I would not argue against the value of certification, only against it being a *requirement.*  If I am comfortable making use of competing services offered by uncertified individuals (perhaps at a discount), why not allow me that choice?  This does not prevent you from seeking out certified providers if that is what you are comfortable with, while still preserving my freedom to choose differently from you. 

The other big issue with many of the certification proposals is that most seek to make a single organization, either directly or indirectly through a set of approved delegates, the only source of certification.  This introduces all of the problems typical of a monopoly situation and provides essentially zero benefit.  Why is this ever a good thing?

Keep_Your_Rules_To_Yourself
Wednesday, June 19, 2002

Jon S... The user is to blame for problems with software?  I don't think so... it really sounds like denial to me.  Are you saying that if the user finds a terrible bug "I" put into the software then it is his fault? 

No wonder we can't improve quality, not with an easy out like that one.  Most licensing agreements guarantee that nothing is going to work anyway.  No reason for us as individual programmers to feel at fault, no reason for us to stand up to all of "they"... you know, the "they" that want to ship before it's time, or install before it's time, or just plain want to do something totally stupid because "they" is management.

Nope, not my fault.  Go along to get along is my job.  And I want my own private office to do it in... and a guaranteed 40 hour week... and a six figure salary.  Oh, and free coffee, snacks would be good.  Would a free lunch be too much?

It is an interesting concept... lawsuits determining the power of computers. 

Joe AA.
Wednesday, June 19, 2002

Users are definitely to blame. Users in no way demand defect-free software. It would be irresponsible for most software developers to develop defect free software since it is not an important attribute in most software purchasing decisions.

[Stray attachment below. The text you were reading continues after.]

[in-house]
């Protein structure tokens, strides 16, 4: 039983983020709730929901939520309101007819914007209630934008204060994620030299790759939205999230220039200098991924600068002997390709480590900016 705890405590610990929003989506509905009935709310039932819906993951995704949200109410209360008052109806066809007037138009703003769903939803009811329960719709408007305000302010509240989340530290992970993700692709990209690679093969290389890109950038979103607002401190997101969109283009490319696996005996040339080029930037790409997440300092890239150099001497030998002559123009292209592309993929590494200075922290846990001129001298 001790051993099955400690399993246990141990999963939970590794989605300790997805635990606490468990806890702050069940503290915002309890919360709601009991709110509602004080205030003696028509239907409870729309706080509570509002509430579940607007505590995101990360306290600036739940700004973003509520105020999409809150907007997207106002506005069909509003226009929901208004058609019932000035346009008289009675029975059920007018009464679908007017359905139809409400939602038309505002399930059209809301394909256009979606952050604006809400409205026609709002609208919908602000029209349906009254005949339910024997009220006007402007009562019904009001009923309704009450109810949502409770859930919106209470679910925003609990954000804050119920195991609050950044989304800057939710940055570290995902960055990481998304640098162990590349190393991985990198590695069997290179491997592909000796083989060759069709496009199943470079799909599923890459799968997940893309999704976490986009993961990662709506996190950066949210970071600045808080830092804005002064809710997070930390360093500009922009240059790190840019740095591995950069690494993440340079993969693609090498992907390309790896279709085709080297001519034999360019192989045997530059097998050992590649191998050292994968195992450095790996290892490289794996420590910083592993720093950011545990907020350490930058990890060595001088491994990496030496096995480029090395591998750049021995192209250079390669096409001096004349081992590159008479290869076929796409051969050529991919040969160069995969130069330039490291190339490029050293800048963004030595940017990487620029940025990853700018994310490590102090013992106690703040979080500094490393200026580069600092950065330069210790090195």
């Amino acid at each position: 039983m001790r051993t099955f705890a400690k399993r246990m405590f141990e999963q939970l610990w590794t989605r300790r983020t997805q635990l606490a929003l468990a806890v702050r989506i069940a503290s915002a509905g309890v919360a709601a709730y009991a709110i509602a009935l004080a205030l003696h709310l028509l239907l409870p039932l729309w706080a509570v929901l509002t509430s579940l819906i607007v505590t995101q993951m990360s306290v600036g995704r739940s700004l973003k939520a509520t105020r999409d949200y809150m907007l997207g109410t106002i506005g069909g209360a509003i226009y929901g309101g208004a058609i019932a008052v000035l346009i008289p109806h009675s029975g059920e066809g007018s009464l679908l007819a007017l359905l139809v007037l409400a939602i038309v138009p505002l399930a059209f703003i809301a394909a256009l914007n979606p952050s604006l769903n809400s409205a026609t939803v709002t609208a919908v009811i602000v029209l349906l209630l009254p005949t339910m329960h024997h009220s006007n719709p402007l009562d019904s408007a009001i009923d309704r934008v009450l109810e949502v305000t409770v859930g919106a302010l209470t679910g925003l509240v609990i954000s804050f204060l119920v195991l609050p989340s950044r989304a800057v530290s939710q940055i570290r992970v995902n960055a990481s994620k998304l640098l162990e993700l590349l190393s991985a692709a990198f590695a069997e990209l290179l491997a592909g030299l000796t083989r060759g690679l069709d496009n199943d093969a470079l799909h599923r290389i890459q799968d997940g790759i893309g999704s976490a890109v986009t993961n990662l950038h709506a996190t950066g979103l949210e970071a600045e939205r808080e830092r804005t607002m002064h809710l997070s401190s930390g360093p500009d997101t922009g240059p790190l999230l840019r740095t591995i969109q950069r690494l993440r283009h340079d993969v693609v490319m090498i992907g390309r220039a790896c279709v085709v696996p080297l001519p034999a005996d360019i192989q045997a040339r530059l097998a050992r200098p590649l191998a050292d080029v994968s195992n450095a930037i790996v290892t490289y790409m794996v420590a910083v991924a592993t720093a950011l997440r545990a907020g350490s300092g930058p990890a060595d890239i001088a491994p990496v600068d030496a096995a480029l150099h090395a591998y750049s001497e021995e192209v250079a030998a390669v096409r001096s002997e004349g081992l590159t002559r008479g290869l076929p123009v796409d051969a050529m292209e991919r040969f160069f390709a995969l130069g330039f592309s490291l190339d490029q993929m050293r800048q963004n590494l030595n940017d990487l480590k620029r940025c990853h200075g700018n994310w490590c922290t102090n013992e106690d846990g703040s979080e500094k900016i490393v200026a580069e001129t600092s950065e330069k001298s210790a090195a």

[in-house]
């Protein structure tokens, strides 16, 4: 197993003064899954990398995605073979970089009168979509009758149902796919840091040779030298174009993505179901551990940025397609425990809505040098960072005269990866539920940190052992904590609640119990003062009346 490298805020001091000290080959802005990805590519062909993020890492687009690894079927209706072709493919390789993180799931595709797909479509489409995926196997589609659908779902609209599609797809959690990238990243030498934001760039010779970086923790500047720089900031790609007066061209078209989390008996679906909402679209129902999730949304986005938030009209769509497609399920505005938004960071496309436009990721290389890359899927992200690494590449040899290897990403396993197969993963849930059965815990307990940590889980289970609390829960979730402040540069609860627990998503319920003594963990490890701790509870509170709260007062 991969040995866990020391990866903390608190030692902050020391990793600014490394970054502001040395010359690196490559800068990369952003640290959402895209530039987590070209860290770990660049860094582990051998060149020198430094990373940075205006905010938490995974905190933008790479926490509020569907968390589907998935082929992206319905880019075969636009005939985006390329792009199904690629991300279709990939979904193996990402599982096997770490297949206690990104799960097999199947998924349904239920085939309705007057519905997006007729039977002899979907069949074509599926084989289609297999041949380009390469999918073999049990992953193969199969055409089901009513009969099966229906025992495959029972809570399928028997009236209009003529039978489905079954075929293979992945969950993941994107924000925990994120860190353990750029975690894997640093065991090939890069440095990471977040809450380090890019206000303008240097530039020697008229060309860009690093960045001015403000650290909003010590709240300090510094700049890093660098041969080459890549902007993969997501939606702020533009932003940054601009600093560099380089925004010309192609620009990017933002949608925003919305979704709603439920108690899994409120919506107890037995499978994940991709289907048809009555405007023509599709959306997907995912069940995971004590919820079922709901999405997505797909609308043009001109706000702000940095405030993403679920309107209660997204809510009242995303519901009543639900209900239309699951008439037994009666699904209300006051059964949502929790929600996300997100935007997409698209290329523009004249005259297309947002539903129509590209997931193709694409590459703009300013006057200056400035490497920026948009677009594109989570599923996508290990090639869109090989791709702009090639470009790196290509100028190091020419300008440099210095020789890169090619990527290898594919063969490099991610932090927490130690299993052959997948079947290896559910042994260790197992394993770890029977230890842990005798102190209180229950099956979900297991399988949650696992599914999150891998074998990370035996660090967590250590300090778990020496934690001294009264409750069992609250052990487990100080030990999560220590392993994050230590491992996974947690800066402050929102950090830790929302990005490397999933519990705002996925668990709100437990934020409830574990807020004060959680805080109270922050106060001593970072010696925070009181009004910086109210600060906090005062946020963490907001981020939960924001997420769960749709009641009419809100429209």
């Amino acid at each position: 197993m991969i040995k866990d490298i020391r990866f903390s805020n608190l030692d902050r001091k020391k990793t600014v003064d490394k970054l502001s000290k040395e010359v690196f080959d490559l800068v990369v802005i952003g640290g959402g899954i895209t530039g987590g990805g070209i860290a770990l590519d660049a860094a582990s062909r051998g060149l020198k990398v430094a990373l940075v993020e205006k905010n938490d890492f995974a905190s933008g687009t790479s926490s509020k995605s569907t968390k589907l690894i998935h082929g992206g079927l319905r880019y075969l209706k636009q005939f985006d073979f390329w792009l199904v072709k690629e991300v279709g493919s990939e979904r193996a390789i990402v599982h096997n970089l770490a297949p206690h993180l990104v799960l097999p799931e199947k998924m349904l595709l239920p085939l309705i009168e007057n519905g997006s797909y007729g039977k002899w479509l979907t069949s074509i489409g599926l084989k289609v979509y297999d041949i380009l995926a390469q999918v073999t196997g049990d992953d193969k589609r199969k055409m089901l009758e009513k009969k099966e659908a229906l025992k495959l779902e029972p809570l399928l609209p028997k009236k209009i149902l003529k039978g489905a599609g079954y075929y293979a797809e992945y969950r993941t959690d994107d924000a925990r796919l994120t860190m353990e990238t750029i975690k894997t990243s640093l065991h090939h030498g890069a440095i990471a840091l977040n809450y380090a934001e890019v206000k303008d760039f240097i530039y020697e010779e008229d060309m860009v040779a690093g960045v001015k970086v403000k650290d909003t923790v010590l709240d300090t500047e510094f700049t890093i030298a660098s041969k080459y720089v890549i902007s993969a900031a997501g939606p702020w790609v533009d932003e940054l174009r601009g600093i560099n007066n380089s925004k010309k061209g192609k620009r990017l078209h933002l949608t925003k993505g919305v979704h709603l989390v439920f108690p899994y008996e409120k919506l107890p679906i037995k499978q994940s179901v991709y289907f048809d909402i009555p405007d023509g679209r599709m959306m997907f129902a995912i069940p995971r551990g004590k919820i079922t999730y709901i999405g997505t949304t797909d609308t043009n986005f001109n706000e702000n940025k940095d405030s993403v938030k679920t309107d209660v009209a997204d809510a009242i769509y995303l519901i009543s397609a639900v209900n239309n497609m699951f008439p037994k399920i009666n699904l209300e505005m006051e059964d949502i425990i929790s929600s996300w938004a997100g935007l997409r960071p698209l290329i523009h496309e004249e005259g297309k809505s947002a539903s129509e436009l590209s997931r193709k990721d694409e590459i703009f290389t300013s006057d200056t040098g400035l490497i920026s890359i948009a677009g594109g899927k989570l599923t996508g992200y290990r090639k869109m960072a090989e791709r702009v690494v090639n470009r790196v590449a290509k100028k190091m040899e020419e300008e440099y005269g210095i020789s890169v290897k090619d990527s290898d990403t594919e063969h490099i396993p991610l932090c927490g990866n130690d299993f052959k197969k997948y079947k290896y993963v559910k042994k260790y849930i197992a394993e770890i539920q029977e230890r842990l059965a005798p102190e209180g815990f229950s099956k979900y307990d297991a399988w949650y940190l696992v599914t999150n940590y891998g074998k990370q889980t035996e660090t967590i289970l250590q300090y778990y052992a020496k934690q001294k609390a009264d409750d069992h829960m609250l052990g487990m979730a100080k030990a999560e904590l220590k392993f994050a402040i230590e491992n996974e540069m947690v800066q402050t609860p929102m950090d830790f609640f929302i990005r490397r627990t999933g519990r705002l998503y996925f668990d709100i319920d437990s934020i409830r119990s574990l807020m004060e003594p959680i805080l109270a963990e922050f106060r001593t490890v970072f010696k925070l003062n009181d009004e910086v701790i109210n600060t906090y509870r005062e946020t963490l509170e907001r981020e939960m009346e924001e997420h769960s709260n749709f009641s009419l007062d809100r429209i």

pb
Wednesday, June 19, 2002

I don't understand this obsession with defect-free software.  No area of human endeavor is defect-free.  Do you expect the work of your co-workers to be defect free? 

Of course you don't.  So why do you expect it from software?

Imagine a system in which a human drives a train through tunnels under a city, to transport people from place to place.  (We might call it a "subway.")  Software may advance to the point that we could contemplate eliminating human drivers and routing the cars "automatically," according to a computer program, throughout the city.

The computer system is huge -- a bloated monstrosity of code.  It's buggy.  There are problems that everyone who works on the system knows about.  But for the most part, it works.  It gets people from place to place, without accidents.

Until one day when there's a terrible collision.  Lots of people killed.

Somebody writes an article and uses sad story as an example of the sorry state of computer programming.

But, folks, remember that when HUMANS drive subways, they have collisions.  They may even have MORE collisions than when a computer drives them.  The "programs" in the minds of the human beings are deeply flawed.  Some of the drivers don't understand some of the basic security features of the trains, because they missed that day of training and had a friend sign in for them; some of them are just forgetful; or tired from partying late last night; some are suicidal and want to crash their train.

The question is what has better results -- computer driving or human driving.  In both cases, it's actually a person doing the driving (when a program intervenes, the person is just more remote); and in both cases it's a program doing the driving (just a question of whether the machine is made of silicon or flesh).

programmer
Wednesday, June 19, 2002

So, it's okay for badly written software to kill people, because sometimes humans doing the same job would kill people?

Perhaps defect-free software is an impossibility, just as very occasionally bridges fall down or trains crash. This doesn't mean that these situations are acceptable -- people should find out what allowed it to happen, and never let it happen again.